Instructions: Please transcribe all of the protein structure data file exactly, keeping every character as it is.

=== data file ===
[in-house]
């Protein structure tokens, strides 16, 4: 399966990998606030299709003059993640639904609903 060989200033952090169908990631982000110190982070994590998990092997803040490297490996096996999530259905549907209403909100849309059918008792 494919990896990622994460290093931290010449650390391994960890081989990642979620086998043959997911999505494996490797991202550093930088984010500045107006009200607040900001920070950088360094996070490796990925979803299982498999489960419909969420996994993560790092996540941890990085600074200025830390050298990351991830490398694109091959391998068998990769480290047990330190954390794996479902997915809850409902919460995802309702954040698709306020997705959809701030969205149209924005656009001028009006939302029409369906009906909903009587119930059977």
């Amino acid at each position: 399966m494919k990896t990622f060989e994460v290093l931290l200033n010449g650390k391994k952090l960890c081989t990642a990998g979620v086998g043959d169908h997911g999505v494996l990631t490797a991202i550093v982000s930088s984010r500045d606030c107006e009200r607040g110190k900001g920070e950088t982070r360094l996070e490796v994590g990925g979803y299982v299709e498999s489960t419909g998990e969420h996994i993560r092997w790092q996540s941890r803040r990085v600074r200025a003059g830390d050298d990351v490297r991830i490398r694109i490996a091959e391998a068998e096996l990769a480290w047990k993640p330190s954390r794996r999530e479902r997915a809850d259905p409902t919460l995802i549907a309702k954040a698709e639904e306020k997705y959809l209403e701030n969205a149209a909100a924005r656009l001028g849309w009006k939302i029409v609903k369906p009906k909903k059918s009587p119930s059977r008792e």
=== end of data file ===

[in-house]
């Protein structure tokens, strides 16, 4: 399966990998606030299709003059993640639904609903 060989200033952090169908990631982000110190982070994590998990092997803040490297490996096996999530259905549907209403909100849309059918008792 494919990896990622994460290093931290010449650390391994960890081989990642979620086998043959997911999505494996490797991202550093930088984010500045107006009200607040900001920070950088360094996070490796990925979803299982498999489960419909969420996994993560790092996540941890990085600074200025830390050298990351991830490398694109091959391998068998990769480290047990330190954390794996479902997915809850409902919460995802309702954040698709306020997705959809701030969205149209924005656009001028009006939302029409369906009906909903009587119930059977």
């Amino acid at each position: 399966m494919k990896t990622f060989e994460v290093l931290l200033n010449g650390k391994k952090l960890c081989t990642a990998g979620v086998g043959d169908h997911g999505v494996l990631t490797a991202i550093v982000s930088s984010r500045d606030c107006e009200r607040g110190k900001g920070e950088t982070r360094l996070e490796v994590g990925g979803y299982v299709e498999s489960t419909g998990e969420h996994i993560r092997w790092q996540s941890r803040r990085v600074r200025a003059g830390d050298d990351v490297r991830i490398r694109i490996a091959e391998a068998e096996l990769a480290w047990k993640p330190s954390r794996r999530e479902r997915a809850d259905p409902t919460l995802i549907a309702k954040a698709e639904e306020k997705y959809l209403e701030n969205a149209a909100a924005r656009l001028g849309w009006k939302i029409v609903k369906p009906k909903k059918s009587p119930s059977r008792e």